16 years ago today, I wrote this in my journal:
I’ve read several books and have discovered that I really like Andrew Murray and Francis Schaeffer. I also got a couple of D.L. Moody books and a lot by C.S. Lewis. Some of these are a bit advanced for me, but I like a challenge. I’ve been focusing more on spiritual growth books. I need them. I can very easily forget how infinitely wonderful and important the Lord is to me and I want Him to be the focus of my life.
I talked to Kyle about God again, but he didn’t show any signs of thinking so I’ll just pray for him. And I guess that’s it. I could say more about how horrible Y2K will be and how much preparing we have to do, but you already know more about that than I do so, later!
— November 19th, 1998
Dear Former Self,
I would say that reading Christian books is better than reading no books, but that’s debatable. Reading difficult books will improve your reading comprehension, but the more you fill your head with the ramblings of religious leaders, the more your view of the world will be restricted by the views of men who don’t understand the world.
Why focus on spiritual growth books? Because you feel inadequate? Because you feel guilty for all the wrongs you’ve committed? Becoming more “spiritual” won’t help you. The problem with spiritual growth is that it’s an impossible task. There is no clear definition of spirituality. It is a vague, subjective idea that has something to do with getting more in tune with God.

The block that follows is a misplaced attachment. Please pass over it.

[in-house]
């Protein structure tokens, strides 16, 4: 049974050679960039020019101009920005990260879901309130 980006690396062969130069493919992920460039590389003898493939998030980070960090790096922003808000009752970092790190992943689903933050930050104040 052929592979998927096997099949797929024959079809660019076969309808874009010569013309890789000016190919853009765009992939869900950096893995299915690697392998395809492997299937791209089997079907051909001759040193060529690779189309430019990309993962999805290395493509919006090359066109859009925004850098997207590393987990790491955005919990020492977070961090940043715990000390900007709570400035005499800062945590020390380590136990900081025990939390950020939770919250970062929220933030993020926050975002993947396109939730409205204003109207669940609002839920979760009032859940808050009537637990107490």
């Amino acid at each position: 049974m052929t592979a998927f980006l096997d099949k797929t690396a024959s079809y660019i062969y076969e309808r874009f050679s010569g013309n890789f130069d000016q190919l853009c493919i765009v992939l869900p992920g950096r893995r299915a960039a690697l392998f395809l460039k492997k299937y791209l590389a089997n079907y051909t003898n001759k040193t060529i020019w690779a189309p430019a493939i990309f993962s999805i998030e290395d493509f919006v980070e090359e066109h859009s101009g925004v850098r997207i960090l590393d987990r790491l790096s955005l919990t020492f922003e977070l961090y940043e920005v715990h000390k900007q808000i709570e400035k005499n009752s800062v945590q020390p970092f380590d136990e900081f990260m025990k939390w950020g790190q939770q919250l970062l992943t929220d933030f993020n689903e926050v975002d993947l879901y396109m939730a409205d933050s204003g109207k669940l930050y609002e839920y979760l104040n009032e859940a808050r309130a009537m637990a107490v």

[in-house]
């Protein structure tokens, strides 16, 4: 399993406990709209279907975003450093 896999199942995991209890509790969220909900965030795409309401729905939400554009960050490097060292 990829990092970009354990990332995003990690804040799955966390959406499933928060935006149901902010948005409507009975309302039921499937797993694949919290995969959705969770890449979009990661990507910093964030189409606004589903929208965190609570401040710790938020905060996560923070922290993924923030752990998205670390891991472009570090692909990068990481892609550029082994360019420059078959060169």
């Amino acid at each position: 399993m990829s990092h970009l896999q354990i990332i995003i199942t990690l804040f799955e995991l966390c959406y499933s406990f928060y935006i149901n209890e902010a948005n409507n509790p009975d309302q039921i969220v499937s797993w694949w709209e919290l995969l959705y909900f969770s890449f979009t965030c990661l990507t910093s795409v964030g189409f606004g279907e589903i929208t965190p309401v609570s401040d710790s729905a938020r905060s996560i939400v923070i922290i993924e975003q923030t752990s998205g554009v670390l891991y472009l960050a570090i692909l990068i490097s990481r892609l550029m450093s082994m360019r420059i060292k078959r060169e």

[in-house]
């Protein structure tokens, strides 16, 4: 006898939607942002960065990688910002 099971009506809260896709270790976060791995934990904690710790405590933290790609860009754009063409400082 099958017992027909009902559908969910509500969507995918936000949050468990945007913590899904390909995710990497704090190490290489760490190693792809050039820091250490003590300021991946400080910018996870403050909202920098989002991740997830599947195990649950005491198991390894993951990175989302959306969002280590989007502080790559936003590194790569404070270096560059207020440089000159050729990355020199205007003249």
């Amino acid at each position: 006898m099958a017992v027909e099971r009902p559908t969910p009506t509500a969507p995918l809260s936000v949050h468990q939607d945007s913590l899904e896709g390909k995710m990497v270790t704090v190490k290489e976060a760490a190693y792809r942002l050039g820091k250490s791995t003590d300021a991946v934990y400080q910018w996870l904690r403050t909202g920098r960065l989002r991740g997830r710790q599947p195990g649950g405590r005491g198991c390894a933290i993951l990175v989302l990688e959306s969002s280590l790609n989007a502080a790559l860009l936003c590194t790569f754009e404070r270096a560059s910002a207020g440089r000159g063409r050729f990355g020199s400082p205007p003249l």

But no matter how spiritual you get, you will always fall short. If God is infinite, there is no way you can ever fully understand or appreciate him, so there will always be room for improvement. That means you will continue to feel inadequate and guilty. As it says in the Bible, even your most righteous acts are as filthy rags (Isaiah 64:6). How demeaning.
And considering that you are trying to become more spiritual, it is amusing that in the next paragraph you insult a long time friend just because he didn’t immediately agree with you. His refusal to accept your newfound religious beliefs doesn’t mean he isn’t thinking. In fact, it indicates that he is thinking. It takes more thought to withhold belief until there is evidence than it does to simply start believing when there is no evidence.
All I will say about Y2K is that you are right, I know much more about that than you do.
— Matt, November 19th, 2014
This is part of an ongoing series called Letters to My Former Self.
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